Magic: Kremer Racing 1991 Kremer Porsche 962 CK6 Up For Sale
Images via Jan B. Lühn
A classic from Kremer Racing’s stable of Porsche powerhouses, this 1991 Kremer Porsche 962 CK6 has 24 Hours of Le Mans history and is in as-new, ready-to-race condition. It’s up for sale at Jan B. Lühn.
From its foundation in the 1960s, Kremer Racing built up an enviable resume as a privateer team racing Porsches from customer cars to highly developed machines like the 935 K3 they used to win the 1979 24 Hours of Le Mans.
For the 1982 World Sportscar Championship, they developed the CK5 based on the 936 variants they had been racing up to that point. A few years later, the CK6 would be born from the Porsche 962C. Using drawings provided by Porsche, Kremer developed a new chassis that closely followed Porsche’s highly successful design, but used an aluminium honeycomb construction to improve rigidity and safety. These cars debuted at the end of 1986, and by 1988 had been designated CK6.
This particular car was built in 1991 as one of two Kremer CK6s intended for Group C racing. It followed the then-current 962 specification, running a three-litre water cooled motor, Bosch Motronic 1.7 brains, wider track and independent rear wing.
Manuel Reuter, Harri Toivonen and JJ Lehto drove it to 9th in the 24 Hours of Le Mans, following the mighty Mazda 787B, a fleet of Jaguar XJR-12s and a Mercedes-Benz C11. A few months later it would take a podium and win Category 1 in the 430KM of Nürburgring with Manuel Reuter and Harri Toivonen piloting, following up with another Category 1 win at Magny-Cours.
In 1992 the car returned to the 24 Hours of Le Mans, this time with Manuel Reuter, John Nielsen and Giovanni Lavaggi behind the wheel pushing it to 7th overall. 1993 saw it tackle Circuit de la Sarthe once more, now with Jürgen Lässig, Giovanni Lavaggi and Wayne Taylor handling driving duties.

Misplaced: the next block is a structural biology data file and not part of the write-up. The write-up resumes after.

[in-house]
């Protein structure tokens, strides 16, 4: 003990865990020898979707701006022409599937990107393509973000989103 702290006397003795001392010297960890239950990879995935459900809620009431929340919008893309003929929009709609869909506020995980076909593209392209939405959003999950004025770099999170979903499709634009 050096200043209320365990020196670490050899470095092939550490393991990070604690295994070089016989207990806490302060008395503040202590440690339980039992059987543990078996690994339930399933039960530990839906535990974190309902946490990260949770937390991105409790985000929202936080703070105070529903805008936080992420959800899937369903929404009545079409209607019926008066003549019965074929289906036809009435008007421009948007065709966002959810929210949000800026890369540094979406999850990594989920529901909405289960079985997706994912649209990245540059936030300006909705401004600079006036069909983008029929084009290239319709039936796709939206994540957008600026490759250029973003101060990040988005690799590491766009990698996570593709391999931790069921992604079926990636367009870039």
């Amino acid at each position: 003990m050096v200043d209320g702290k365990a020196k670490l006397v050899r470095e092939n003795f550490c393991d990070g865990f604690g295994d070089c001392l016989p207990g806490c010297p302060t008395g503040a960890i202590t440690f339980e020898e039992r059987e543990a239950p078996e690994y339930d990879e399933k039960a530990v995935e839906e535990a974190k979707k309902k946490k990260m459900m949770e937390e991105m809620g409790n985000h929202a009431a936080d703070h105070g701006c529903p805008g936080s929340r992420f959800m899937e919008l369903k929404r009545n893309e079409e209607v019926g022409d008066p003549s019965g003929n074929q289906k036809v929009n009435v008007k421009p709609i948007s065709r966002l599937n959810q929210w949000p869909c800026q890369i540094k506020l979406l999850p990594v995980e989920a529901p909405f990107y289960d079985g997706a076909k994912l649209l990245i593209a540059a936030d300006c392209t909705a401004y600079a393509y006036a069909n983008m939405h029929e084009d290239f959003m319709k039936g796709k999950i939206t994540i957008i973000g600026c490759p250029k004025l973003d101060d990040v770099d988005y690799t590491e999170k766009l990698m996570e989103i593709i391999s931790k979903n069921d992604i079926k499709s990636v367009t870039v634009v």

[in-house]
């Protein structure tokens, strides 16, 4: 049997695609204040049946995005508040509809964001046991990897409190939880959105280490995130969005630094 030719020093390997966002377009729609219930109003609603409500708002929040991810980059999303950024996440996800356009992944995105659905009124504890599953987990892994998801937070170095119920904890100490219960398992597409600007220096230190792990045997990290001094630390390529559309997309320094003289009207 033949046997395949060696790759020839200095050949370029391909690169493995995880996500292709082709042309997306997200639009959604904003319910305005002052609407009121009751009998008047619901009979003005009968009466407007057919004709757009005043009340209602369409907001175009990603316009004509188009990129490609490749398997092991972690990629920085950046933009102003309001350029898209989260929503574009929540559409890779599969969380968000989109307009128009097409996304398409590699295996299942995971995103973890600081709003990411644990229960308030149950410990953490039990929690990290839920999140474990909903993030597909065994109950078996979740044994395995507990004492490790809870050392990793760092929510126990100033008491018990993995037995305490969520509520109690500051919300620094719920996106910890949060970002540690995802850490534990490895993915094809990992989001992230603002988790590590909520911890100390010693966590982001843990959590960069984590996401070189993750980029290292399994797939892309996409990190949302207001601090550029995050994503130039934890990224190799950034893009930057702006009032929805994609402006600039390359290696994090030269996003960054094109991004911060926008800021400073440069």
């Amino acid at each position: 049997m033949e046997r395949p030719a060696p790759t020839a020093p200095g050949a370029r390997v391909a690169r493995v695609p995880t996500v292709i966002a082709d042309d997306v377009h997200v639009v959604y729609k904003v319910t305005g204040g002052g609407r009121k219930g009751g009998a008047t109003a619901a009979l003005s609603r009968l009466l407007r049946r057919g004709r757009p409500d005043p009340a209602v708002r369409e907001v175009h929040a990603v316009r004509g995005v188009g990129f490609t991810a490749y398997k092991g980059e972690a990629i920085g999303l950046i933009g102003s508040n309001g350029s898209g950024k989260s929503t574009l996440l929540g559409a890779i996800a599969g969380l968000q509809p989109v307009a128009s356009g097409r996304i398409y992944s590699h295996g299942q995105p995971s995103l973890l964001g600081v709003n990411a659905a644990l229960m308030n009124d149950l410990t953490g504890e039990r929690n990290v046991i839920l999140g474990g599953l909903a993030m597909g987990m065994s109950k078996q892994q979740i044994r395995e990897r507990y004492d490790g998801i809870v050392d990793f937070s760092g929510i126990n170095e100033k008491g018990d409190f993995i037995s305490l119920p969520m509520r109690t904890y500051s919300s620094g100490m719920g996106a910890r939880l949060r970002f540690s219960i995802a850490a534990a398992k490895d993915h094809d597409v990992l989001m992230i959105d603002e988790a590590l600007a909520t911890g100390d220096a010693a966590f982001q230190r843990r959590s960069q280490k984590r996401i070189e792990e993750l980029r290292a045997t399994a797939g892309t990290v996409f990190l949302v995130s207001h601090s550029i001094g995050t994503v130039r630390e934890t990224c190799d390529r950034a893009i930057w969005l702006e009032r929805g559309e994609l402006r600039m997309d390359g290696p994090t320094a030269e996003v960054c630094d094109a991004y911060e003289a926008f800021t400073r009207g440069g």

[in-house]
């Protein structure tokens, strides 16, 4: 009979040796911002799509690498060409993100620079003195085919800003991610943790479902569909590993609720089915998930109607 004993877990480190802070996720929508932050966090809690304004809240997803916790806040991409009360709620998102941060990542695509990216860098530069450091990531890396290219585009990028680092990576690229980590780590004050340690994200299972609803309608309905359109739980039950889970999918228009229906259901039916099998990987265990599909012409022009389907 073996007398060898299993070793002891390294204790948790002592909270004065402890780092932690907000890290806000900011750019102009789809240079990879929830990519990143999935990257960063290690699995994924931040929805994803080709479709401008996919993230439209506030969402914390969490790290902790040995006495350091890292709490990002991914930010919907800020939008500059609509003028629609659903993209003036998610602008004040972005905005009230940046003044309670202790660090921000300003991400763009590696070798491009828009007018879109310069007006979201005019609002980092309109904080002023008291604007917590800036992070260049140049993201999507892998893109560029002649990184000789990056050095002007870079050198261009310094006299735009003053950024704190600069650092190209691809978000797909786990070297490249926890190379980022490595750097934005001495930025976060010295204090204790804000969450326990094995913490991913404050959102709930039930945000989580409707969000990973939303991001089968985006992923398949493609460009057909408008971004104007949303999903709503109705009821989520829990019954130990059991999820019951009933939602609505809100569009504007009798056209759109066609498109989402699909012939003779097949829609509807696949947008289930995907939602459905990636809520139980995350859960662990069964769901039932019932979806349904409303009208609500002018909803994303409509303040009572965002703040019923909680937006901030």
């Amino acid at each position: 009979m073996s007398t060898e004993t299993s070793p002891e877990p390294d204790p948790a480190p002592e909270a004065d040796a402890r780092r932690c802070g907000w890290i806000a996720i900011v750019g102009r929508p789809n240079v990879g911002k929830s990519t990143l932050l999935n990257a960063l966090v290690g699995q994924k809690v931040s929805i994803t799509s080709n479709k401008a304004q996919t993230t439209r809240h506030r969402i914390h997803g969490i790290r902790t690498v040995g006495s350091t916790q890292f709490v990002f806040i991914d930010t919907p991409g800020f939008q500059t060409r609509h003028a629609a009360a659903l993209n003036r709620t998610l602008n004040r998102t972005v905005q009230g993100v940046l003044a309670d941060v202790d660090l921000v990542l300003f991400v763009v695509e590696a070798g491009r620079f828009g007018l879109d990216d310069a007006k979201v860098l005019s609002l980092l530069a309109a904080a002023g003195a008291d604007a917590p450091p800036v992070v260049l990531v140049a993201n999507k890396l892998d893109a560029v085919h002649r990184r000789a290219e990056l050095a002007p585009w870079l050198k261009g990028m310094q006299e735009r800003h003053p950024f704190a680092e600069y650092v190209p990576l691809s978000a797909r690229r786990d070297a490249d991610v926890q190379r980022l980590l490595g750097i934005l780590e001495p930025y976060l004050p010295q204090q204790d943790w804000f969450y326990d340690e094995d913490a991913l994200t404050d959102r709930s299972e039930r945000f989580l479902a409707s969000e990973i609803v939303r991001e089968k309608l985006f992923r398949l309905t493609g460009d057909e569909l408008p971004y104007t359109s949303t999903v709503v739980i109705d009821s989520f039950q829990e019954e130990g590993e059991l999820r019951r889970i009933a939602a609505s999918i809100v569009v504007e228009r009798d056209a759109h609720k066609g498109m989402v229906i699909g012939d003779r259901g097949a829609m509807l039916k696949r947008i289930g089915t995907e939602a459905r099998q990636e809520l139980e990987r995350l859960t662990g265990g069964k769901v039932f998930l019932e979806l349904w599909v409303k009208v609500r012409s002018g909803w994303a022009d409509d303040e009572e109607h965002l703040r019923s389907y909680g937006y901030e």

Changes in regulations required a shift to open bodywork cars, so Kremer developed the K8 and upgraded this car to the new specification. It used the same chassis and running gear, sans roof and with new spyder bodywork.
The car finally retired after the 1999 season and went into storage at Kremer until 2011, when it was sold to a Belgian collector. They had the car rebuilt to 962 specification by Mec Auto in Belgium with Kremer’s input. The restoration was fully documented and designed to allow the car to move between its 962 and K8 specification without significant development. It retained all of the K8 parts, the original body, original K8 chassis plate and dashboard as well as a spares package.
More recently the car has received more love and is presented as new, including a full rebuild of the motor back to to zero hours by Manfred Rugen.
Sold with a well-documented history file including original log books and Kremer documents, as well as a confirmation of authenticity from Kremer, this beautifully-presented Group C monster is ready to run. For the full details see the official Jan B. Lühn website here.
Images via Jan B. Lühn